F1 Fanatic guest writer Journeyer returns with the first in a two-part look at the history of the Monaco Grand Prix.
And so we reach Monaco, Formula 1’s most famous and glamorous race – and with good reason. Barring World War II, Grands Prix has been held here for the last 80 years or so.
We won’t be able to cover all the dramatic moments that took place at this great street circuit, but in two articles today and tomorrow we will cover some of the most memorable.
1929: The first Grand Prix was held here that year, with Williams winning (a person, not the team). It was one of the first rounds included in the pre-War European Championship (a precursor to the current World Championship). The first ever qualifying session was also seen here in Monaco (in 1933, to replace the practice of drawing lots for grid slots)
But after World War II broke out the European Championship was suspended and never returned.
1955: The Monaco GP became part of the first F1 World Championship in 1950, but decided to drop out after the championship switched to F2 rules. Although they dabbled in sports cars in 1952, it finally returned to the F1 fold in 1955. In a year which saw Mercedes dominate, Ferrari pulled off an upset win courtesy of Frenchman Maurice Trintignant.
But this year is most memorable for Lancia driver Alberto Ascari’s plunge into the harbor. He swam away, but would never race in a GP again after dying in a test accident at Monza just four days later.
1961: This time, it was Ferrari dominating the season. But again, Monaco would see an upset win, courtesy of Stirling Moss driving a Lotus. He had to fight hard for it, though, as the Ferraris pushed him all the way to the flag. As for the video, it’s a rare piece of commentary from Murray Walker.
1966: While the actual 1966 race wasn’t all that memorable, the weekend as a whole was more memorable for another reason. It was the first race filmed by John Frankenheimer for the film “Grand Prix”. Check out his onboard lap of Monaco – quite a treat!
1967: This year would prove to be tragic. Lorenzo Bandini (Ferrari) was chasing race leader Denny Hulme (Brabham). But Bandini, like Alberto Ascari 12 years back, would crash out at the harbor. But unlike Ascari, Bandini simply shunted into the straw bales at the Chicane. Unfortunately, a fire in the car was made worse when it spread to the straw bales. Bandini died from the burns he sustained. Because of this incident, straw bales are banned, leaving Armco and tires as the only acceptable safety barriers.
WARNING: Some people may find this video disturbing. Discretion is advised.
1970: This was supposed to be Jack Brabham’s last GP win, and what a place it would have been to do it there. But he fell one corner short, making a mistake at the Gasworks. And champion-in-waiting Jochen Rindt took advantage to win in the Lotus – although he had to run 1 more lap, because the man holding the checkered flag was expecting Brabham, and didn’t wave it when Rindt crossed first!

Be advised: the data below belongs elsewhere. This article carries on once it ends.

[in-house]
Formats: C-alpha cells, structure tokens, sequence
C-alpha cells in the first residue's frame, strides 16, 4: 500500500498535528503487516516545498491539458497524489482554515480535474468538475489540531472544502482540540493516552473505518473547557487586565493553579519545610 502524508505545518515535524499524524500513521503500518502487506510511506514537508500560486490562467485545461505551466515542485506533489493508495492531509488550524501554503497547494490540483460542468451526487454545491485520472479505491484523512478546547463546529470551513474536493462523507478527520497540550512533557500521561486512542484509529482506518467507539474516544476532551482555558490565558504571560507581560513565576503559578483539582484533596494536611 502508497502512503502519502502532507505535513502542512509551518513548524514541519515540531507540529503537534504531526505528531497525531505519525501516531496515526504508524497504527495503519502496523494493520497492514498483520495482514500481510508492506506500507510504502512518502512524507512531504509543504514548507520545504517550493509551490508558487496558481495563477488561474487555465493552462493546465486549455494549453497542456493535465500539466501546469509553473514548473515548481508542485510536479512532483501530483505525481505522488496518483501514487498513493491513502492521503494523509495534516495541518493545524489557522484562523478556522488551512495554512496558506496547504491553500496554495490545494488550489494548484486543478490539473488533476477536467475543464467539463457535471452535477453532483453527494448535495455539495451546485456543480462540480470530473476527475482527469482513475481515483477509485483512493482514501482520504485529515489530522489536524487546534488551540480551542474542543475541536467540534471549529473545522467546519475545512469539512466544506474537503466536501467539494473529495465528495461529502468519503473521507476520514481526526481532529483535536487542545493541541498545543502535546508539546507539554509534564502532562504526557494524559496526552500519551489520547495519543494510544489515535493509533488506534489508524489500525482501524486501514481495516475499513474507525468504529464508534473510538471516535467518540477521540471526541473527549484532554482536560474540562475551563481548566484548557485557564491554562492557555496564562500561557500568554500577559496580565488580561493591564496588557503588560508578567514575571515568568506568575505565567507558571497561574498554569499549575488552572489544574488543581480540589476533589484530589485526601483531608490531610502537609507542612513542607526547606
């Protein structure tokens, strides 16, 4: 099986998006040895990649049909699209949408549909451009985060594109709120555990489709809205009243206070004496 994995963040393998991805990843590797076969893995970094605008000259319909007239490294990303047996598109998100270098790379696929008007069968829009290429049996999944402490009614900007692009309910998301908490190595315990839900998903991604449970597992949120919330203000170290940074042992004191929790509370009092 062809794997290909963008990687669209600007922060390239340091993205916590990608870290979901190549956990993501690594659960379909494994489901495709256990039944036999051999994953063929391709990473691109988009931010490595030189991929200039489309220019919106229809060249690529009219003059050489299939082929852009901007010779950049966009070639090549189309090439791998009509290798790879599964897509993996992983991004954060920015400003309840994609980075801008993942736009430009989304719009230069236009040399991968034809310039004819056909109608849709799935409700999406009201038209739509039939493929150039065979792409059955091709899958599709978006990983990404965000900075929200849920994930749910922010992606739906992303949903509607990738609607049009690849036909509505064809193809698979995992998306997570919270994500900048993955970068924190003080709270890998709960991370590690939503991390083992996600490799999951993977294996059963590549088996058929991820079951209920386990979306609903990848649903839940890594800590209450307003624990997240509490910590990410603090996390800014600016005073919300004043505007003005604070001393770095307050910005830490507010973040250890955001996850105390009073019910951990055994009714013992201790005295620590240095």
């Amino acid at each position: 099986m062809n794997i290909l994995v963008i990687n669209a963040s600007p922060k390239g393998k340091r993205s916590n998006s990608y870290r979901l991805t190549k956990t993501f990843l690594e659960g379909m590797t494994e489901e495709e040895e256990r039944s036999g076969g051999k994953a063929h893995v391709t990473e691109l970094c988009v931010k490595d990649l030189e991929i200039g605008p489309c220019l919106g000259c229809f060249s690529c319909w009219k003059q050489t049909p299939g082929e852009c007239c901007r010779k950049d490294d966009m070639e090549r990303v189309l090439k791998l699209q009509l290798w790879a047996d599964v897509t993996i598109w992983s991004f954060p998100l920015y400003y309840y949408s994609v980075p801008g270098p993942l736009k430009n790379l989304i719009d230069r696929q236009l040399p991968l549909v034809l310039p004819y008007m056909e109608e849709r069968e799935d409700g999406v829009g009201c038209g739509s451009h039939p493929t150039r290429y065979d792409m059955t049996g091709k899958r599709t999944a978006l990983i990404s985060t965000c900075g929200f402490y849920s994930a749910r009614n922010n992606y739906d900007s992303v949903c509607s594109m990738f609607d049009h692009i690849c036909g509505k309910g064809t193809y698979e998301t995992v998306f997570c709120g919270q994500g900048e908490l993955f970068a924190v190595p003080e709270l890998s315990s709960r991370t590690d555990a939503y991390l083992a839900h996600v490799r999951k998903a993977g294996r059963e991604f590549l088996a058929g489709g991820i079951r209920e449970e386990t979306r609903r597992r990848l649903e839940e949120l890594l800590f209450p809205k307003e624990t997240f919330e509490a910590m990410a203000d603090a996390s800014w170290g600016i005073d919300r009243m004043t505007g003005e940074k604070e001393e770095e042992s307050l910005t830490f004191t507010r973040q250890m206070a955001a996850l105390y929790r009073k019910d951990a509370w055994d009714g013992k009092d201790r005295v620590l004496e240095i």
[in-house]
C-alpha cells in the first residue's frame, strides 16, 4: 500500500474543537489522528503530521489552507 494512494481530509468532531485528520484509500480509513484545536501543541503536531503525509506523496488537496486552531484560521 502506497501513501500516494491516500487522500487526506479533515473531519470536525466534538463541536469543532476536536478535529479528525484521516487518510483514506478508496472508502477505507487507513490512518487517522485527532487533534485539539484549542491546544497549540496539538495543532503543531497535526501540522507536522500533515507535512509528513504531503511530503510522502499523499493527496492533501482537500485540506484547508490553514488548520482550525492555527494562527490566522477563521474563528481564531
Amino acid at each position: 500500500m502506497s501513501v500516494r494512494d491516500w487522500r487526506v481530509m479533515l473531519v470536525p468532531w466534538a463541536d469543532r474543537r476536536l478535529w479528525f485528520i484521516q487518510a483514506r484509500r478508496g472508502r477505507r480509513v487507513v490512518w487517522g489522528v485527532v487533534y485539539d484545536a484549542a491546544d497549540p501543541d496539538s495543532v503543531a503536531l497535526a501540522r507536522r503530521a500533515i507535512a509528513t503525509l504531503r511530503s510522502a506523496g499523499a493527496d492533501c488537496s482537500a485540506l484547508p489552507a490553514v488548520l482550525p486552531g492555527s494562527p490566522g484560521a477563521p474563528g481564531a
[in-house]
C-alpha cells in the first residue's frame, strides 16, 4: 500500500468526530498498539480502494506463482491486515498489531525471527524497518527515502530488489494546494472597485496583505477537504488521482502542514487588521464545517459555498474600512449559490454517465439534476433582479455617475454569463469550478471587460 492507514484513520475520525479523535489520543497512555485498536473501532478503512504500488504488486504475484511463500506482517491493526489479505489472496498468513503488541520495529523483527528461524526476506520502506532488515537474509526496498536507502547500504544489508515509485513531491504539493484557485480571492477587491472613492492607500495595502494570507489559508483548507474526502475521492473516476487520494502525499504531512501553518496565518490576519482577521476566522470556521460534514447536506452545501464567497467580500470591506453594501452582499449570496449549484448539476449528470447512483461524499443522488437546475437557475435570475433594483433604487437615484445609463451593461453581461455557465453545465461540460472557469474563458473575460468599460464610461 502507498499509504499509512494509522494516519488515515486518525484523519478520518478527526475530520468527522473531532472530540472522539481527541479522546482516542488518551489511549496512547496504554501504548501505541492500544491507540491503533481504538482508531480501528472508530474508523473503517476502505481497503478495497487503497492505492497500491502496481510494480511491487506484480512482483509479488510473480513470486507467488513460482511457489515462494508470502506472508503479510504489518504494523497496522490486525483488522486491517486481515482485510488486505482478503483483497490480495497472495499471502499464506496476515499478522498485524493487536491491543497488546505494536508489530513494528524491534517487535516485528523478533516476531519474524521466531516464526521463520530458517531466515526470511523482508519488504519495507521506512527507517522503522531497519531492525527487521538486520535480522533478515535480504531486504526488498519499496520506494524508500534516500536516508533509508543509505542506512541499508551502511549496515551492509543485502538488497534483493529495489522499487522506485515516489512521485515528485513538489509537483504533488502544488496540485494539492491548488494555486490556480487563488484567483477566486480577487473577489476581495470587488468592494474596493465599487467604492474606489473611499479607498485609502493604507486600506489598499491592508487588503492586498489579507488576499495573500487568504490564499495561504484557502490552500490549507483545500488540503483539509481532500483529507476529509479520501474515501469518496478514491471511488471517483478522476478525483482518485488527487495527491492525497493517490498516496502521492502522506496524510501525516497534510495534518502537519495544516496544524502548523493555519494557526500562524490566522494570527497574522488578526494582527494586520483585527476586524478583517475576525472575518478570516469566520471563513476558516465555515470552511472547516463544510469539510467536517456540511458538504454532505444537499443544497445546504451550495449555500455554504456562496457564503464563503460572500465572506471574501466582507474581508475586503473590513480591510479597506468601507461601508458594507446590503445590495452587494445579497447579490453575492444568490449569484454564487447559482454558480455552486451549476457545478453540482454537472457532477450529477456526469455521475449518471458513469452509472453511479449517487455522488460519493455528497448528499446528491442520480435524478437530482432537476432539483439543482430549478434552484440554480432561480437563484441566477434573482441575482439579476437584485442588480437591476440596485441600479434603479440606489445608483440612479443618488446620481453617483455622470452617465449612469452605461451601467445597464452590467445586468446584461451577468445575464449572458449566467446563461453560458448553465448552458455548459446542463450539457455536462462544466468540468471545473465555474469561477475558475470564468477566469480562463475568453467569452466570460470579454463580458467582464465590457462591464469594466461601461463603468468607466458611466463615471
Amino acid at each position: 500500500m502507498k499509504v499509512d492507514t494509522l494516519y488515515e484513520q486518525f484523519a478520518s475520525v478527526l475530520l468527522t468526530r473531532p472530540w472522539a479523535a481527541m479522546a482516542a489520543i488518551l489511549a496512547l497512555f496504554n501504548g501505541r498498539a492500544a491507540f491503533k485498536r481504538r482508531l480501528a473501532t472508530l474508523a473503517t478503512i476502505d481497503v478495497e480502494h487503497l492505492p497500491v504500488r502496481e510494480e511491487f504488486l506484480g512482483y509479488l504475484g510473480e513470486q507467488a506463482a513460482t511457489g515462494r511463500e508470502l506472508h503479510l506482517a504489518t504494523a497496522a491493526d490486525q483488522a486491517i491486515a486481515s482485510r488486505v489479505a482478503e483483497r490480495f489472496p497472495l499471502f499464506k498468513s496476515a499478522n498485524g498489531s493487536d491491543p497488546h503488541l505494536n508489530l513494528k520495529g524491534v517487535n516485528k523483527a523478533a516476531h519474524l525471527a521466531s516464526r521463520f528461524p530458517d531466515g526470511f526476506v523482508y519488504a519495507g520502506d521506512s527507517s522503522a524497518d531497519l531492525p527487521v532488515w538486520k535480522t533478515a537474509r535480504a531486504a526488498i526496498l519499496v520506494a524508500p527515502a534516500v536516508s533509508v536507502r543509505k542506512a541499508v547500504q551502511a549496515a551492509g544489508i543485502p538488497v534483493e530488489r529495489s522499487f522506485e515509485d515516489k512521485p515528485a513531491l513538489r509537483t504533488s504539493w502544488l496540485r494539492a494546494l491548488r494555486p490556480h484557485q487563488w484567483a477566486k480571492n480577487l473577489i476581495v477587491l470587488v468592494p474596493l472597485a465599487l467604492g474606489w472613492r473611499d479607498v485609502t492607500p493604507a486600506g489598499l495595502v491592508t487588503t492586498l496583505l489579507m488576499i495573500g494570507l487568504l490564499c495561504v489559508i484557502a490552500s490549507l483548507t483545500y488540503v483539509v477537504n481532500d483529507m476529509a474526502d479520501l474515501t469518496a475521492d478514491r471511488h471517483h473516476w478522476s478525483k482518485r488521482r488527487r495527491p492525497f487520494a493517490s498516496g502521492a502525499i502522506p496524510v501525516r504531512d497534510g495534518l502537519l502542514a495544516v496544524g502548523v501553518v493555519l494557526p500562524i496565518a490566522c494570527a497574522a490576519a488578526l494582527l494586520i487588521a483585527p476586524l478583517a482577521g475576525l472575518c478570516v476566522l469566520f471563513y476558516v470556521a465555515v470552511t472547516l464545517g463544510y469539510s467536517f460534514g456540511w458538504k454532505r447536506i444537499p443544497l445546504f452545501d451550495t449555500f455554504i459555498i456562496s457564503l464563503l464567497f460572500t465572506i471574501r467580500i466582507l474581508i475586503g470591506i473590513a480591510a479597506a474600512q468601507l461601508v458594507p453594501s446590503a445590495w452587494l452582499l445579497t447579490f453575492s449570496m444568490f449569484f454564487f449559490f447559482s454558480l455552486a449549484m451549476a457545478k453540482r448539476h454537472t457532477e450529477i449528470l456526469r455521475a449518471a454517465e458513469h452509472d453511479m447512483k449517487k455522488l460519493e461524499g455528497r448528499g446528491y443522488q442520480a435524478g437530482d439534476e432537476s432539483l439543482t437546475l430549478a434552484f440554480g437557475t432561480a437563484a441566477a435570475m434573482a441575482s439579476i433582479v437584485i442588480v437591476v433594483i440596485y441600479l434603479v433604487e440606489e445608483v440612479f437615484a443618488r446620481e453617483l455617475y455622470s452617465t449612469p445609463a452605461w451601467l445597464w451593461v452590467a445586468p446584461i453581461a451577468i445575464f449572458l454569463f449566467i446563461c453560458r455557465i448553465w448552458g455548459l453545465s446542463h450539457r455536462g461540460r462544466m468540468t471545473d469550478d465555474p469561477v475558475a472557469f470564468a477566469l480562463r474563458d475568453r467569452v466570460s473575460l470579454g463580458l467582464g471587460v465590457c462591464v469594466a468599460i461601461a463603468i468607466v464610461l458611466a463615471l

1972: This was one of those Monaco GPs plagued by rain. Amid the confusion, it was BRM’s Jean-Pierre Beltoise who would escape the madness to take his one and only F1 win.
Read more about that race here: Grand Prix flashback: Monaco 1972
This would be the last GP of the old Harbor layout. By 1973, the Piscine (Swimming Pool) and Rascasse corners would be added to the circuit (thanks to some reclaimed land), while the back straight would be converted into the pitlane.
We’ll cover the memorable moments from that new layout tomorrow.
Share your experiences of visiting the Monaco Grand Prix here.
This was a guest article by Journeyer. If you’re interested in writing for F1 Fanatic look at the information for guest writers here.
6 comments on “Video: Monaco GP history 1929-73”
21st May 2008, 13:39
Journeyer that was AWESOME.
You have found some terrific videos there.
Long may you reign
21st May 2008, 17:12
wow… a blast from the past. amazing to see how safety standards for the drivers and crowds have changed.
21st May 2008, 17:46
I started following formula 1 closely for the past three years; although have been seeing the races at times in the past. I have been following this website for the past two years or so; and I have to say this is a great place to learn a few things about the history of formula 1. This article is an excellent demonstration.
Great work Journeyer; and thanks to Keith for hosting this site!
21st May 2008, 18:13
Great stuff Journeyer. There are a few of those I have never seen before. I look forward to the next episode.
21st May 2008, 22:07
Great work Journeyer!This is good stuff,enjoyed every video.I noticed the lap record(by Clark) mentioned in the 1967 video was about 15 seconds slower than todays pace.I know the track configuration changed a bit as you mentioned but,I was surprised that it was only 15 seconds difference.How much longer is it now?( I can wait till tomorrow if you have already answered that in part 2)
23rd May 2008, 3:25
Hi Wesley, I’ll get back to you on the old track length. It’s currently at 3.34 km, I’m guessing it used to be at 3 km or so. But I’ll look for the exact figure for you. :)
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